Many emerging leaders feel the best way to win the approval of older leaders is to appear confident, smart, and assertive. But that can backfire. It can come across as entitled or overly self-assured.

After asking me to be his mentor, my graduate student went on to confess that his behavior during our class was his way of trying to prove that he didn’t need help. He told me, “It’s funny, I was looking to be developed and led by trying to convince both of us that I needed neither.” His humility deeply impressed me.

What will show more seasoned leaders your maturity and credibility is being vulnerable. Being able to openly talk about what you don’t know. Asking for help in places you feel unsure, and acknowledging areas you need to improve. While that may feel risky, older leaders know that there’s only so much legitimately earned confidence, someone who is early in their career will have. Faking more than you have will only make others less likely to trust you.

Demonstrating that you know your limitations by being confident enough to ask for help indicates you are trustworthy and open to learning. If you are struggling with a project, for instance, you might say, “I’d love to get your input on this. I’m feeling really good about these parts, but I haven’t had enough experience in this area and I know that it’s your expertise.”

Avoid Complete Deference

On the other hand, extreme deference can create distance. In some cases, it can make you come across as a suck up. In others, it establishes a formality that makes senior leaders feel as though they always have to “be on” when they are around you.

Believe it or not, deference triggers a sense of imposter syndrome, a fear many older leaders have (that they aren’t worthy of the role they are in). This was my struggle in my relationship with my graduate student.

Recommended: Mentoring During A Crisis – Place Of Self And Mentee

You want to be someone that older leaders can feel safe with. Someone who they can be themselves around. When leaders across generations can learn to be vulnerable with one another, it can be transformational.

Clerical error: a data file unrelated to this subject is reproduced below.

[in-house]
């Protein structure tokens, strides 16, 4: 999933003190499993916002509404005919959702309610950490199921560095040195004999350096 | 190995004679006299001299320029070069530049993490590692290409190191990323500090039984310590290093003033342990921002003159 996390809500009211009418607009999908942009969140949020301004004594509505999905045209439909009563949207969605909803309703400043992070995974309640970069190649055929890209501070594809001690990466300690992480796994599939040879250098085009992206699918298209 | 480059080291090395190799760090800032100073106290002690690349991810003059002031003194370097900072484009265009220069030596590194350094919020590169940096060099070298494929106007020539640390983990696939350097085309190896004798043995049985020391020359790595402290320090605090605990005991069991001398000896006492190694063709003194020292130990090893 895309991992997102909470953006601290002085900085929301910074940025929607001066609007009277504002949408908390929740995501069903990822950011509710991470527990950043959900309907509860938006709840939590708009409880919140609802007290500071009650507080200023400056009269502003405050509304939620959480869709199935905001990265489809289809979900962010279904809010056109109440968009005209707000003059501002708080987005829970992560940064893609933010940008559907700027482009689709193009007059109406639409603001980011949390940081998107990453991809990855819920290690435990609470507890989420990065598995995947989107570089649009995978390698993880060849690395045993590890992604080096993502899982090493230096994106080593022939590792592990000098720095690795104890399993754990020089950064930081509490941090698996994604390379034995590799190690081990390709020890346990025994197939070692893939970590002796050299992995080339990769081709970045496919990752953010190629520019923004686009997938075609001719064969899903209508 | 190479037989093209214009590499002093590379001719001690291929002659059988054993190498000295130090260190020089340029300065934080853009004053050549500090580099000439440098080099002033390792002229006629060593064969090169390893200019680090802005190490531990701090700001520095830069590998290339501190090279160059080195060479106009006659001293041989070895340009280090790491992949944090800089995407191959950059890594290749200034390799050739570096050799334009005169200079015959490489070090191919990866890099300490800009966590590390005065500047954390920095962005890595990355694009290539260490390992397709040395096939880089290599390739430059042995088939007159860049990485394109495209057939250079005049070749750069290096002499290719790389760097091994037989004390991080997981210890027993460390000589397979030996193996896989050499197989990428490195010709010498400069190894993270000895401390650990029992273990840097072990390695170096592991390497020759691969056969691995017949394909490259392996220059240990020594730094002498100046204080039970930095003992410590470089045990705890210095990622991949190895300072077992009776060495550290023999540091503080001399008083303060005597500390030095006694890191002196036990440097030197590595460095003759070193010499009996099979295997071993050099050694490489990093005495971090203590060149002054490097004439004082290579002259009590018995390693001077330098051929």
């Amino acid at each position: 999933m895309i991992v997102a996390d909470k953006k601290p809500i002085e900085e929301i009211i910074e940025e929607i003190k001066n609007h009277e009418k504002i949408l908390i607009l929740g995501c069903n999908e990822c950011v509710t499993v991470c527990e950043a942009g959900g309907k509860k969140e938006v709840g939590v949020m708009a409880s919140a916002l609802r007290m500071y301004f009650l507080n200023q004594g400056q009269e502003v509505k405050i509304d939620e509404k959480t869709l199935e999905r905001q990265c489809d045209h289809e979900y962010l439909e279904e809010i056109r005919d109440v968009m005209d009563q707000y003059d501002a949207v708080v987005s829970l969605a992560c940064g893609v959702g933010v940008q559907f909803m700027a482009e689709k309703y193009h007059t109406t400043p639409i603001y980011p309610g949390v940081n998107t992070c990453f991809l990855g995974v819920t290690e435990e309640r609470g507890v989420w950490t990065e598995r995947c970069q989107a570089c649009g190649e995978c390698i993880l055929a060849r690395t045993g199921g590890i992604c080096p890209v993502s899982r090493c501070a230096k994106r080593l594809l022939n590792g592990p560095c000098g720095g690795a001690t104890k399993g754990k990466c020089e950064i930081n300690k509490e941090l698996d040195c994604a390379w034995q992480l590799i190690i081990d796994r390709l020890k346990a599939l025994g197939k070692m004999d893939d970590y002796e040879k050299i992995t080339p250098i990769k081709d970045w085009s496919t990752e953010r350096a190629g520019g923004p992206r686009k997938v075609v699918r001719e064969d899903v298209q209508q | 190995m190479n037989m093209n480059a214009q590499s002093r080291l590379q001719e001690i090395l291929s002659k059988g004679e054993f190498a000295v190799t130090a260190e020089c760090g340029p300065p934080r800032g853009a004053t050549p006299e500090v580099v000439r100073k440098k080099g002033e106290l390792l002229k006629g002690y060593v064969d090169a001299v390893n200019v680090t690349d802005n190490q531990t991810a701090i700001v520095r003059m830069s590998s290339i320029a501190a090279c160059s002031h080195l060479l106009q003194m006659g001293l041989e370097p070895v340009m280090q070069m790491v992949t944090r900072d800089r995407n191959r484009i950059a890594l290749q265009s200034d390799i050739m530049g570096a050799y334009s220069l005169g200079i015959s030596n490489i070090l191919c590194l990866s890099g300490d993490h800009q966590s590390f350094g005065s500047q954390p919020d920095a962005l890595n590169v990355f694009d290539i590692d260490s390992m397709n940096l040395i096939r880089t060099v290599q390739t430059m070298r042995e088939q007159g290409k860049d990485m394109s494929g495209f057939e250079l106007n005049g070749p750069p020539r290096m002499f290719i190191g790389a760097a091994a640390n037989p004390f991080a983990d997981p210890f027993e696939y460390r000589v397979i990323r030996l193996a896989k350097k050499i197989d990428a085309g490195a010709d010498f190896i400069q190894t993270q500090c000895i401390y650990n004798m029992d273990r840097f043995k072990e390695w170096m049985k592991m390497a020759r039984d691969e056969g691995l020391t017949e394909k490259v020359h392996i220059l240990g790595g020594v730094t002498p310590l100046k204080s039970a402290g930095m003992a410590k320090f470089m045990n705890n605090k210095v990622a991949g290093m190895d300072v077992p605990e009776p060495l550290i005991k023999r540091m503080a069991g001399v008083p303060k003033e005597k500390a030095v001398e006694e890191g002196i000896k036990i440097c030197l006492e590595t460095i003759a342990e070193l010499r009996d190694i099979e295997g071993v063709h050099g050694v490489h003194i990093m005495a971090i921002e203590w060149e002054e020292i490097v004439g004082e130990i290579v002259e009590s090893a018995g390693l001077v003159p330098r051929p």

Find Common Ground

What many emerging leaders long for is to feel respected by older leaders.

Creating “peership” with older leaders — approaching them as equals without being cocky and showing respect for their seniority without being overly deferent — is one of the hardest parts of these relationships.

To establish mutuality, learn about their lives outside of work. If they have pictures of their family in their office, ask about them. Or, if you’re on a video call and one of their kids walks in the room, use that chance to learn more about their life. To build a mentoring relationship that will last long, also find out what interests they have outside of work.

When my student and I were first getting to know each other, I was still a newcomer to Seattle. My family and I were steeped in boxes from our move to the new city and he offered to help. As we unpacked boxes of books in my office, he asked about my clients and the work I did. It became a ritual for us to sit on the floor in front of the bookcase and tell stories of leaders facing real-life challenges.

Shared humanity is a great way to establish common ground, setting the foundation for a strong relationship. It also helps neutralize any hierarchical differences without ignoring them. You can show respect for your differences in experience by asking about their career choices and how they’ve approached their development.

Ask For What You Need

As simple as it sounds, seasoned leaders love when younger leaders cut to the chase and ask for what they want. If you want more time with someone, ask for it within reason. You probably can’t get an hour a week, but you might get an hour a month. With such baby steps, you will build a mentoring relationship that is fulfilling.